"No god could create this. I told you, Jason brought it over from a land far away. He said the people were dark skinned and spoke in an odd tongue. They wore ceremonial head dresses and grew certain vegetables on stalks ... It was all very interesting. I'll have to get him to tell you about it some day."

"What's this called?" She asked, reaching for more.

"Popped-wheat, I think. Be careful. Sometimes they get stuck in your teeth."

"They ate the treat and when the pan was empty between them, Iolaus moved it out of the way.

Becoming aware of his earlier injury, Gabrielle reached up and gently touched the hunter's temple, which was turning slightly purple. "That cut may leave a scar." she said, concern in her tone. "Oh, those men ... children."

"Just one more line to add to the rest." he said.

"Laugh lines. Lines of character." she reminded.

A soft rain began to fall outside, followed by a flash of lightening and a loud, unanticipated thunderclap.

Caught off guard, Gabrielle shuddered and nervously leaned into Iolaus, "Sorry, thunder always alarms me a little. When I was a child I use to get teased about it all of the time."

"I don't mind." He smiled and put his arms around her.

Iolaus and Gabrielle, now sitting very close, gazed at one another ... Then, seemingly on their own, his hands drew gently upward to cup her face. Hesitantly, he leaned forward and their lips touched. At first very gently then, as a mutual longing grew, with more conviction.

Her arms lifted without reluctance, hands resting on the back of his golden head, her fingers gently running through a thick tangle of blond curls. His mouth tugged at hers, the skin soft and sensuous. Gripped firmly and held close, his body was hard and well muscled, reminding Gabrielle of Iolaus' dedication, his will to keep fit, knowing his fragile life depended on good reflexes and stamina. Then, she was falling gently back on the fur rug in front of the fire and taking him with her, tenderly massaging his broad shoulders through the tunic as he hovered above her. Iolaus carefully - slowly - rained kisses on her lips, cheeks, neck and shoulders. Gods, he knew just what to do -- He was perfect.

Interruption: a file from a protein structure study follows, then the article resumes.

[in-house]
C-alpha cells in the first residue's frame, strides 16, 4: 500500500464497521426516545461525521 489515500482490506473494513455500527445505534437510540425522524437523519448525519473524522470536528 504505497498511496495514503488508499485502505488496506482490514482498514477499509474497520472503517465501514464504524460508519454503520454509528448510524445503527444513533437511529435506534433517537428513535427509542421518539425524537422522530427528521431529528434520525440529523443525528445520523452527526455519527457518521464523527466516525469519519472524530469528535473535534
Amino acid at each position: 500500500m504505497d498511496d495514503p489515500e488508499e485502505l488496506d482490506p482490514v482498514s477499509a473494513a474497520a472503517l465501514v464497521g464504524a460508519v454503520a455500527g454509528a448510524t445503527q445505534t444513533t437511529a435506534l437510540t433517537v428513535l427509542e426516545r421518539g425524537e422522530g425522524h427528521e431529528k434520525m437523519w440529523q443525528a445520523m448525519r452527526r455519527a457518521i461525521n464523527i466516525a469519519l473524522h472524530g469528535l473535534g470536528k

Iolaus was lost in his desire for her. Gabrielle's ingenuous sensuality and purity of spirit was as arousing as the strongest aphrodisiac. Soft skin, gloriously perfumed hair and a sleek, unblemished body -- and an obvious uncomplicated attraction. A craving and need for only the love he could give her. He ached to hold her even closer. She was perfect.

"Iolaus," Gabrielle whispered in his ear, a slight catch in her throat, "Let's go into the other room ..." she urged. No flowery language. Just expectation and suggestion.

And suddenly, as if someone had thrown a bucket of cold river water over his head, Iolaus was away from her, sitting up and looking entirely lost.

In a stunned love-haze, Gabrielle didn't know what was happening, only that he had moved away and it wasn't in response to her request, "Wha ..." she started, sitting upward - "Iolaus ...?"

But he didn't look at her, only at the flames in the hearth. He couldn't look at her. But he had to ...

Rejection. What could have been one of the most exquisite moments of her life was unceremoniously torn away. The expression on Gabrielle's face was agonizing to behold. She suddenly appeared the perfect recipient for betrayal and her tears, as they stood out in her eyes, were enough to make even the strongest warrior's heart break, "Gab, no --" He made an attempt to touch her hand but she was away from him, sobbing and running for the bedroom. He wanted to go after her but couldn't.

When the door slammed behind her and he heard the young woman's raw emotion pouring out in muffled sobs, it was as if a sword had been thrust into his stomach. Gods, what had he done? It was wonderful, her passionate kisses and physical response - better than even he could imagine - but then Iolaus suddenly realized he wasn't just with any female but Gabrielle. A woman-child he could not hurt or take advantage of if his life depended on it.
But no, it wasn't that. He had stopped for a purely selfish reason.

She was someone he desperately wanted, yet she scared him.


Xena didn't scream when something frightened her. She had trained herself to be above that reaction in the face of fear. However, if she did now would have been a good time. She was nearly halfway up the mountain when an unexpected rock slide caught her in it's dangerous path. She fell a little way, landing on a cliff, avoiding the carnage of rock and rubble. She would have to start again when she caught her breath. Xena turned to look down and could vaguely see Argo below, romping through a field